“What’s relevant is not whether this guy’s a good guy, nice guy, or whether he’s a jerk, or whether he’s a thorn in people’s side,” Sheriff Bob Gualtieri explained the next day. “What’s relevant and the only thing we can look at here is, was he in fear of further bodily harm?”

Something seems to be missing here. Whatever the legal system regards as relevant, a man is dead for no reason and the state, it seems, is having a hard time trying to care. Could the fact that the dead man is black and the accused killer is white have something to do with this?

Ten days after the shooting, Andrew Gillum, the mayor of Tallahassee and a Democratic candidate for governor, addressing a packed audience at Clearwater’s Mt. Carmel Baptist Church, put the matter bluntly: “We . . . know that ‘stand your ground’ is not colorblind. Because of the color of my skin, I represent a certain level of threat.”

Legally coddled racism? In the United States of America?

John Roman of the Urban Institute’s Justice Policy Center, quoted by Michael Harriot at The Root, pointed out in a 2012 study: “Whites who kill blacks in Stand Your Ground states are far more likely to be found justified in their killings. In non-Stand Your Ground states, whites are 250 percent more likely to be found justified in killing a black person than a white person who kills another white person; in Stand Your Ground states, that number jumps to 354 percent.”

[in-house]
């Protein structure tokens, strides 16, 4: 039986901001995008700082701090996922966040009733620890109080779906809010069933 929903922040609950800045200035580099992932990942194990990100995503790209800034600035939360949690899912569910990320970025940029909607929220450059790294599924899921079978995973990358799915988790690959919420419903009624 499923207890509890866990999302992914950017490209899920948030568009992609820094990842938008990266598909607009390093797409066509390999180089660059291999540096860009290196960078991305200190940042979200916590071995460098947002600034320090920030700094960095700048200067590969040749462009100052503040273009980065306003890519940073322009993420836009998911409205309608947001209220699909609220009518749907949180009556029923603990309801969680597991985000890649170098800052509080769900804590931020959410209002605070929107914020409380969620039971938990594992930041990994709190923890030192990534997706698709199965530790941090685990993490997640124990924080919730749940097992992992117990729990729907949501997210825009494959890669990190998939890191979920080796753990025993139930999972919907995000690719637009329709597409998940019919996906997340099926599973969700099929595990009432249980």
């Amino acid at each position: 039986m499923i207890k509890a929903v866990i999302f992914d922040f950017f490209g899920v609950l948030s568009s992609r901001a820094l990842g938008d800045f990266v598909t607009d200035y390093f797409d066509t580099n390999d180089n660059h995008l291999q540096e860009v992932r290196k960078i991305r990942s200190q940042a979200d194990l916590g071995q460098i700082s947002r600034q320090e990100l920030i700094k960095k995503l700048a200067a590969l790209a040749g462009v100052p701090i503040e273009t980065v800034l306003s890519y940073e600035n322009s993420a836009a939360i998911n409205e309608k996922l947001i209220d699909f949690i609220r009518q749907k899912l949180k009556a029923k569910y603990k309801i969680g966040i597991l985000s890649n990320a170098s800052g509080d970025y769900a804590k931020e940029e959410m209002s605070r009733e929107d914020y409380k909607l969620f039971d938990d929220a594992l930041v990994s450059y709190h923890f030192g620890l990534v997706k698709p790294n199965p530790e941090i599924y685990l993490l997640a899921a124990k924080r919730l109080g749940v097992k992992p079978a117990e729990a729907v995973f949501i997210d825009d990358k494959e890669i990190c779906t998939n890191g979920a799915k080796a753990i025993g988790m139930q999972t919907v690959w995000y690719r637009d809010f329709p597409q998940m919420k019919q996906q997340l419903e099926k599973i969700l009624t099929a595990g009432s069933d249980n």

Harriot adds: “The data is clear: ‘Stand your ground’ laws benefit white people who kill blacks.”

There’s something else to add to the mix. Combine Stand Your Ground mentality with concealed carry laws and what you have is constantly simmering danger for all people of color, for two reasons: 1. Most people, as the Coalition to Prevent Gun Violence points out, “carry biases against racial minorities beyond their conscious awareness.” 2. Being armed intensifies one’s fear alert. The coalition notes that, according to a study by Notre Dame psychology professor James Brockmole, “Wielding a gun increases a person’s bias to see guns in the hands of others.”

I return to a man bleeding to death inside a convenience store as his 5-year-old son looks on. Markeis McGlockton’s death was a tragedy born of fear and, in all likelihood, racism – both of which were legally armed. Our legal and political systems lack the will to take on guns any more than they are willing to take on war. Indeed, I note in passing that the 2019 National Defense Authorization Act has just been signed by the president, its bipartisan approval hemorrhaging another $717 billion for military spending next year to perpetuate violence at the global level.

What this says to me is that the nation’s first priority is not people’s safety so much as the protection of their right to be afraid.


Our work is licensed under Creative Commons (CC BY-NC-ND 3.0). Feel free to republish and share widely.
Robert C. Koehler

Robert C. Koehler

Robert Koehler is an award-winning, Chicago-based journalist and nationally syndicated writer. His book, "Courage Grows Strong at the Wound" (2016). Contact him or visit his website at commonwonders.com.